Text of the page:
Biography - Pope Clement IV - The Papal Library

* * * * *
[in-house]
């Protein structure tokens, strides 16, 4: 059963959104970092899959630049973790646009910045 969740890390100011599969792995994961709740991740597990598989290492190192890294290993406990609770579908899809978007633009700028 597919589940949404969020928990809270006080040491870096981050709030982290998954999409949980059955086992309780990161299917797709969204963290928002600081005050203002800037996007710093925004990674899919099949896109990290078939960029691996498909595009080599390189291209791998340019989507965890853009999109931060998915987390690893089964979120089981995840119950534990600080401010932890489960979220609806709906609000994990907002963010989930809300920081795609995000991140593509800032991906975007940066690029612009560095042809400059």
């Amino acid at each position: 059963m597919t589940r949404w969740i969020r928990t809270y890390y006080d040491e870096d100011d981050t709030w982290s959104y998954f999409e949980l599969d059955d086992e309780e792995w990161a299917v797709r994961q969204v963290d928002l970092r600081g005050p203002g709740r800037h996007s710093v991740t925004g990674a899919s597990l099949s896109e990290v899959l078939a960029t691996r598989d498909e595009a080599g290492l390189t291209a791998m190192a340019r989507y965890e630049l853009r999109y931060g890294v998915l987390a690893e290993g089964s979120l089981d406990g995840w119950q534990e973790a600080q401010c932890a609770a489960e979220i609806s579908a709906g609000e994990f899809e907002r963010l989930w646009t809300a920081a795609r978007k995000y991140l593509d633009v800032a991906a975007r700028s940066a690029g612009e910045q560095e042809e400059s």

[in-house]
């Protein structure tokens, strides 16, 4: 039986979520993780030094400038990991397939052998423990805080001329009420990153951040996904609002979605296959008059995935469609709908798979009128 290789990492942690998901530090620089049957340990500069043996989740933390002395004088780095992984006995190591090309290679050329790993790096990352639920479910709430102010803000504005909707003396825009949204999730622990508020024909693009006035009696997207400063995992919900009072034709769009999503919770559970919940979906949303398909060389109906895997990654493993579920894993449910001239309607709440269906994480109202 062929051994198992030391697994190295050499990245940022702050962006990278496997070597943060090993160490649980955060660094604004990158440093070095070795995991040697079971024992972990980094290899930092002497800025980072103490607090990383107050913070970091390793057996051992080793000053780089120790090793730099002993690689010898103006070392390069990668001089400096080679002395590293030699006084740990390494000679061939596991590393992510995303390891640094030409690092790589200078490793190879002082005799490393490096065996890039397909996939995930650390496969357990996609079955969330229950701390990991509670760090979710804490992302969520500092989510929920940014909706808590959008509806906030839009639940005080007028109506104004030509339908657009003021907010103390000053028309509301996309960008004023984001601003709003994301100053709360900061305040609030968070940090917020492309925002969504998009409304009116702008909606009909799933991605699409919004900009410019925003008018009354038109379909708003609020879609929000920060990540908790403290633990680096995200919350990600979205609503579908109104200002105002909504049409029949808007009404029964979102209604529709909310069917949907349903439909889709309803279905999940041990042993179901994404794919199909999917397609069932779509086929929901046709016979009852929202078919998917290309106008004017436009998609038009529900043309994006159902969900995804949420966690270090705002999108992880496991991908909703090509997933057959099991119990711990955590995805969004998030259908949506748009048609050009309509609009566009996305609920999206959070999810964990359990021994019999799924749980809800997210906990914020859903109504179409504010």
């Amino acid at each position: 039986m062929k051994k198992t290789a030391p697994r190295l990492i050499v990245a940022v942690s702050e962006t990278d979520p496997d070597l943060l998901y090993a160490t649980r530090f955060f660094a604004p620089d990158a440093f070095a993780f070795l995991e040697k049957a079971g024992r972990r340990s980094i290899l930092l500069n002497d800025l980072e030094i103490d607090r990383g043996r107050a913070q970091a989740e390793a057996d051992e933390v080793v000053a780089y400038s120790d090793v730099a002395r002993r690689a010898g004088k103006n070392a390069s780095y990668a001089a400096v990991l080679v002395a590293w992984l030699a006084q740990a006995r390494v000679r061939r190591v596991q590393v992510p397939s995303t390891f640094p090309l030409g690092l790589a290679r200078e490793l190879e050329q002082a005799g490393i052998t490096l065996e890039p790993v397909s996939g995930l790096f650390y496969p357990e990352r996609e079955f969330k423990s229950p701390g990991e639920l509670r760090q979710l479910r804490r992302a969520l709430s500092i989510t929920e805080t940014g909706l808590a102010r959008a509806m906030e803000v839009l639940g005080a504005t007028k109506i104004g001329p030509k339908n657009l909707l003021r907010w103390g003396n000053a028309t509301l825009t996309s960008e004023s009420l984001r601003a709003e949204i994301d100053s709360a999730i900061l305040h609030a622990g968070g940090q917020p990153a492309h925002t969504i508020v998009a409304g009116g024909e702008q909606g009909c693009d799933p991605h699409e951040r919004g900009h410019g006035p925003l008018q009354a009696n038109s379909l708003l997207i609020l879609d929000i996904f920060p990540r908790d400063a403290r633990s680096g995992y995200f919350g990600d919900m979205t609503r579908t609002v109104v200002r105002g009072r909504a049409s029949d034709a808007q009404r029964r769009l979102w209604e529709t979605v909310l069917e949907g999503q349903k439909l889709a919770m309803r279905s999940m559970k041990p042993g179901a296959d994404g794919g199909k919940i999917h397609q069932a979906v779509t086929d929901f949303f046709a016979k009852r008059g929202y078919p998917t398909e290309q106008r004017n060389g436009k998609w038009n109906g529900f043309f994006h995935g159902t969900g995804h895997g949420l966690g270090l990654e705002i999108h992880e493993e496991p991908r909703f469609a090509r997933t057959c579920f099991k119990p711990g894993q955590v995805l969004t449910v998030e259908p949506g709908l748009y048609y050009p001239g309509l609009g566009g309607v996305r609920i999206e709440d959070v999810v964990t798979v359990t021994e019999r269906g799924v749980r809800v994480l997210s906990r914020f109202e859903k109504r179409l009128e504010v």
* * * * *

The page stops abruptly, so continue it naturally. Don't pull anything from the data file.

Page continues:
Clement IV1265-1268 Guy Foulquois Clement IV, originally named Guy Foulquois, belonged to a noble family of Saint Gilles, on the Rhone. It is to be remarked here that a Frenchman succeeded a Frenchman. Guy was successively soldier, jurisconsult, secretary to Louis IX, married, father of a family, widowed, priest, canon, archdeacon, bishop, cardinal, and pope. Some authors state that Guy was also a Carthusian, but it seems they confound him with his father, who did really enter the order of Saint Bruno. Clement himself, if we may judge from a letter written at Viterbo on the 21st of November, in the fourth year of his pontificate, speaks of the entrance of his father into a monastery, but he does not say that he himself had ever been a monk. When Guy Foulquois embraced the ecclesiastical state, he contracted friendship with the holy doctors Saint Thomas Aquinas and Saint Bonaventure. Urban IV, who had great confidence in Guy, made him cardinal-bishop of Sabina, to reward the ability with which he had filled the office of legate to England, when sent there to appease the differences between the king, Henry III, and Simon de Montfort. The Cardinal-bishop of Sabina was absent when Urban IV died; nevertheless the Sacred College elected him pontiff. Being informed of his election, he repaired to Viterbo, and on his knees entreated the electors not to persist in their choice; but they were inflexible. He ascended the throne with the name of Clement IV, and was crowned on the 22nd of February, 1265, which was the year in which Dante Alighieri was born. That same year Clement, after expressly reserving the duchy of Benevento, gave to Charles of Anjou, brother of Louis IX, the investiture of the Two Sicilies. Charles received them in fief, without the Salic law, and promised an annual payment of eight thousand ounces of gold and one palfrey. The tribute was to be paid on Saint Peter's eve. The Church was to resume possession of the kingdoms should Charles leave no heir, or in case of any such heir leaving none. On the day of the Epiphany, Clement crowned Charles at the great altar of the Vatican Basilica. There is a painting of the ceremony in the Farnese Palace at Rome. After his coronation Charles advanced towards Naples to attack the army of Manfred. The courageous son of Frederic II did not decline battle, but was defeated on the 26th of February, 1266, and, rashly exposing himself, lost his life. After the death of Manfred, King of Sicily, another competitor refused to yield to the pretensions of Charles. This competitor was Conradine, son of King Conrad and grandson of the Emperor Frederic. Conradine, not contented with the title of King of Jerusalem, which the pontiff had left him, aimed also at being King of Sicily. Censured for this by Clement, Conradine levied an army, but was defeated by Charles, put to flight, and then betrayed by faithless nobles, who gave him up to Charles. When Charles had his rival in his hands, he took that stern and bitter vengeance which will forever be the subject of universal reprobation. Conradine, in his prison, was playing chess when his sentence was announced to him, and he was almost immediately led forth to execution. When he was in the hands of the executioner, he threw off his cloak, and remembering the piety and the tenderness of his mother, Elizabeth of Bavaria, who had been unwilling that he, so young, should engage in a terrible war, he knelt in prayer, and, as he rose, exclaimed: Oh, mother, how deeply grieved you will be when you have tidings of my death! Then he turned towards the spectators, and, hearing their pitying sobs, he proudly drew off one of his gloves and threw it among them. Clement, weakened by old age and sickness, but full of glory and of merits in the administration of Holy Church, died at Viterbo, on the 29th of November, 1268, and was interred in the church of the Dominicans. He was the first pontiff on whose tomb armorial bearings were placed. This pontiff, who never entered Rome, governed the Church three years, nine months, and twenty days. Clement IV would not allow his relations to be near him and he forbade them to make any recommendations to him. He married his niece to a simple knight, and promised only a moderate sum as her marriage portion. He showed no greater eagerness for the settlement in life of two daughters left him by his marriage; and they became nuns in the abbey of Saint Sauveur, at Nimes. Novaes is untiring in his admiration of Clement IV. He was, says that historian, an eloquent preacher and a consummate jurisconsult. Durand calls him 'light of the law, illustrious in penance, in prayer, in apostolic zeal, in modesty, and in morals, so that the higher he rose in dignity, the more he flourished in sanctity.' During his whole reign he undertook nothing of consequence without first consulting the Sacred College. This biographical data is from The Lives and Times of the Popes by The Chevalier Artaud De Montor. Published by The Catholic Publication Society of New York in ten volumes in 1911. The pictures, included in the volumes, were reproduced from Effigies Pontificum Romanorum Dominici Basae.